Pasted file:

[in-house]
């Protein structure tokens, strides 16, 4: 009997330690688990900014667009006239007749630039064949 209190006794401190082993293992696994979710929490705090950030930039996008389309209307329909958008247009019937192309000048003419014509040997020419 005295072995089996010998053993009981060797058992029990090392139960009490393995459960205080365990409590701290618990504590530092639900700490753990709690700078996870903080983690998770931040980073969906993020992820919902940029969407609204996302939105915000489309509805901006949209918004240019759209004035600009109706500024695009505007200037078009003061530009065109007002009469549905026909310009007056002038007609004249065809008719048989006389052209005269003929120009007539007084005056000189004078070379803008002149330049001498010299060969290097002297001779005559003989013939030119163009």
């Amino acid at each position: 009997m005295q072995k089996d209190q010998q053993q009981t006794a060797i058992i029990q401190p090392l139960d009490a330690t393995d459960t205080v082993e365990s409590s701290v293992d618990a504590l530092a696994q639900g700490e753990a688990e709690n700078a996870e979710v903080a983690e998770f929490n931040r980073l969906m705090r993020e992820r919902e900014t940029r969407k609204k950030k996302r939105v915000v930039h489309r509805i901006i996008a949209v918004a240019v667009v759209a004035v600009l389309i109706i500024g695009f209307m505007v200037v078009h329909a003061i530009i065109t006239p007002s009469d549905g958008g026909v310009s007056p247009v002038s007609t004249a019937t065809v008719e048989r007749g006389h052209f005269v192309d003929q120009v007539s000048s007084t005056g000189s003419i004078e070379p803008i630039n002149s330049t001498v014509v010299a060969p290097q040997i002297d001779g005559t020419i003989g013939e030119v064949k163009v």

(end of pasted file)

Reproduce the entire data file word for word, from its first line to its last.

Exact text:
[in-house]
């Protein structure tokens, strides 16, 4: 009997330690688990900014667009006239007749630039064949 209190006794401190082993293992696994979710929490705090950030930039996008389309209307329909958008247009019937192309000048003419014509040997020419 005295072995089996010998053993009981060797058992029990090392139960009490393995459960205080365990409590701290618990504590530092639900700490753990709690700078996870903080983690998770931040980073969906993020992820919902940029969407609204996302939105915000489309509805901006949209918004240019759209004035600009109706500024695009505007200037078009003061530009065109007002009469549905026909310009007056002038007609004249065809008719048989006389052209005269003929120009007539007084005056000189004078070379803008002149330049001498010299060969290097002297001779005559003989013939030119163009």
């Amino acid at each position: 009997m005295q072995k089996d209190q010998q053993q009981t006794a060797i058992i029990q401190p090392l139960d009490a330690t393995d459960t205080v082993e365990s409590s701290v293992d618990a504590l530092a696994q639900g700490e753990a688990e709690n700078a996870e979710v903080a983690e998770f929490n931040r980073l969906m705090r993020e992820r919902e900014t940029r969407k609204k950030k996302r939105v915000v930039h489309r509805i901006i996008a949209v918004a240019v667009v759209a004035v600009l389309i109706i500024g695009f209307m505007v200037v078009h329909a003061i530009i065109t006239p007002s009469d549905g958008g026909v310009s007056p247009v002038s007609t004249a019937t065809v008719e048989r007749g006389h052209f005269v192309d003929q120009v007539s000048s007084t005056g000189s003419i004078e070379p803008i630039n002149s330049t001498v014509v010299a060969p290097q040997i002297d001779g005559t020419i003989g013939e030119v064949k163009v």